Former Chief Gitmo Prosecutor Alleges Trials Are Rigged
A must-read today: Russ Tuttle reports on the planned Guantanamo military commission trials in The Nation:
Now, as the murky, quasi-legal staging of the Bush Administration's military commissions unfolds, a key official has told The Nation that the trials are rigged from the start. According to Col. Morris Davis, former chief prosecutor for Guantánamo's military commissions, the process has been manipulated by Administration appointees in an attempt to foreclose the possibility of acquittal.
This is mind-boggling: Pentagon Chief Counsel William Haynes told Davis there can be no acquittals: [More...]
When asked if he thought the men at Guantánamo could receive a fair trial, Davis provided the following account of an August 2005 meeting he had with Pentagon general counsel William Haynes--the man who now oversees the tribunal process for the Defense Department. "[Haynes] said these trials will be the Nuremberg of our time," recalled Davis, referring to the Nazi tribunals in 1945, considered the model of procedural rights in the prosecution of war crimes. In response, Davis said he noted that at Nuremberg there had been some acquittals, something that had lent great credibility to the proceedings.
"I said to him that if we come up short and there are some acquittals in our cases, it will at least validate the process," Davis continued. "At which point, [Haynes's] eyes got wide and he said, 'Wait a minute, we can't have acquittals. If we've been holding these guys for so long, how can we explain letting them get off? We can't have acquittals, we've got to have convictions.'"
A few days ago in a McClatchy article that didn't gain enough attention, both Hillary Clinton and Barack Obama weighed in on the military tribunal process. Both advocated trials in federal court or military courts under the Code of Military Justice and criticized the tribunal process. The article said Clinton had a plan for moving the trials, Obama didn't offer one.
If elected president, Hillary Clinton would ask the Justice Department to determine if alleged 9/11 plotters currently held at Guantanamo Bay, Cuba, could be tried in civilian courts or regular military courts rather than face military commissions that have sparked controversy both inside and outside the United States, her campaign says.
Clinton's response to questions about charges filed last week against six Guantanamo prisoners was the most far reaching of the three leading presidential candidates.
Her opponent for the Democratic nomination, Sen. Barack Obama, D-Ill., said that the so-called "high-value detainees'' at Guantanamo should be tried in federal or traditional military courts, but did not say what actions he would take to move the trials.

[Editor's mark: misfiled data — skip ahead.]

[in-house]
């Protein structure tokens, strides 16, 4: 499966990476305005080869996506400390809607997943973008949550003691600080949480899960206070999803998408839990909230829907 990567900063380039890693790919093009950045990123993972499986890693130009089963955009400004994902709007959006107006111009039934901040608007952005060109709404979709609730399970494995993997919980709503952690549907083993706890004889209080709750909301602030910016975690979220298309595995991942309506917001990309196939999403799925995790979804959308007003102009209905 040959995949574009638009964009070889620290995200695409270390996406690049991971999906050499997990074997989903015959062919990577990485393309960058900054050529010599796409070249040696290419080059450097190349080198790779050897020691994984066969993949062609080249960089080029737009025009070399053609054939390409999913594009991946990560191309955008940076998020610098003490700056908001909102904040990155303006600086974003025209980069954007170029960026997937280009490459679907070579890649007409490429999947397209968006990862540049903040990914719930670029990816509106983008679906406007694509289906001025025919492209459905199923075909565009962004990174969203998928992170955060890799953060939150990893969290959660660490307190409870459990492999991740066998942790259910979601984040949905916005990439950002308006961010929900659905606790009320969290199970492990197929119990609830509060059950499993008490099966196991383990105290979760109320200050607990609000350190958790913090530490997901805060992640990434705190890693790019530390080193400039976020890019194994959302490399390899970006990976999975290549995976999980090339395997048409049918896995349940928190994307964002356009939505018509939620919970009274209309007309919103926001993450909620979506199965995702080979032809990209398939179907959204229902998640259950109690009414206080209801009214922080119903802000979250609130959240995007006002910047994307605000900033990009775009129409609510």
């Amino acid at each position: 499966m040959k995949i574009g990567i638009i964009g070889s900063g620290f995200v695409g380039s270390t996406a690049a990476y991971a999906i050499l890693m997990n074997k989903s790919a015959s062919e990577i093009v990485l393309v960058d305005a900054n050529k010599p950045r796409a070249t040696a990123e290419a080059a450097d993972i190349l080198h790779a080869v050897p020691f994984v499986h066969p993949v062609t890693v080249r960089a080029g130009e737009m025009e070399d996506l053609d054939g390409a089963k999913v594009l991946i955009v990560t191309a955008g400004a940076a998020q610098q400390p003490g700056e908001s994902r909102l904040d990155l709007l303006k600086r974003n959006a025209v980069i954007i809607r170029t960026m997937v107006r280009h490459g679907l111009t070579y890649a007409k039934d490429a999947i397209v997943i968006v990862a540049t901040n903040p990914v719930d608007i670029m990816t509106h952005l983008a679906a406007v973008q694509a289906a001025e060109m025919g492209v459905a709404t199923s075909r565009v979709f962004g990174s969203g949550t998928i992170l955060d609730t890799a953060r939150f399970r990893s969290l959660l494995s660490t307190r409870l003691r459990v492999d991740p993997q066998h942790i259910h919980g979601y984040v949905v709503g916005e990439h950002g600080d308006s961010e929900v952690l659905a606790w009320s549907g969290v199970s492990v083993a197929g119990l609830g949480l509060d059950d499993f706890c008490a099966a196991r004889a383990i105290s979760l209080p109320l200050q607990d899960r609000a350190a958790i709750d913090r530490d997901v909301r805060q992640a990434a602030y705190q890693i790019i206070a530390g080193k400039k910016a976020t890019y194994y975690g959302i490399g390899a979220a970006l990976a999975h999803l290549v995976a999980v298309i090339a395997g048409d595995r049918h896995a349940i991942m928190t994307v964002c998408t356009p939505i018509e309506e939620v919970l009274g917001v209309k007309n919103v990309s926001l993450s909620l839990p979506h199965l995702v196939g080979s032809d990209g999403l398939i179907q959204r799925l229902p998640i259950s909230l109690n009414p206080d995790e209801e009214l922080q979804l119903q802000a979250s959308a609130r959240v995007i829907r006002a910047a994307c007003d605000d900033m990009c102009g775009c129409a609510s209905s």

Here's are Barack Obama's comments:
"As a candidate to be the next commander-in-chief ... I think it's important to be careful about commenting on specific cases pending before the tribunals at Guantanamo Bay," Obama said in a statement.
But he said the "trials are too important to be held in a flawed military commission system that has failed to convict anyone of a terrorist act since the 9/11 attacks and that has been embroiled in legal challenges.
"As I have said in the past, I believe that our civilian courts or our traditional system of military courts martial are best able to meet this challenge and demonstrate our commitment to the rule of law."
More from Hillary:
"While the policies at Guantanamo have hurt America's image, this is more than just an image problem," said Feinstein, Clinton's adviser.
"Senator Clinton believes those who have committed crimes against the United States should be brought to justice. And that justice is long overdue. Proper military commissions are established to expedite battlefield justice, but the deeply flawed military commissions set up by the Bush administration and blessed by the Republican congress in 2006 have only delayed the administration of justice in these cases."
John McCain said he will continue the current plan of trial by military commission at Guantanamo. He's also proposed moving the detainees to the prison at Ft. Leavenworth, KS. Ironically, if that were to happen, the detainees could have more access to the courts since they would be on U.S. soil.
As to the Military Commission Act:
McCain voted for the Military Commissions Act, which passed the Senate 65-34. Both Obama and Clinton voted against it.
President Bush signed the Military Commission Act into law in October, 2006.
My analysis of the bill (which includes former Prosecutor Davis's strong endorsement of the bill) is here.
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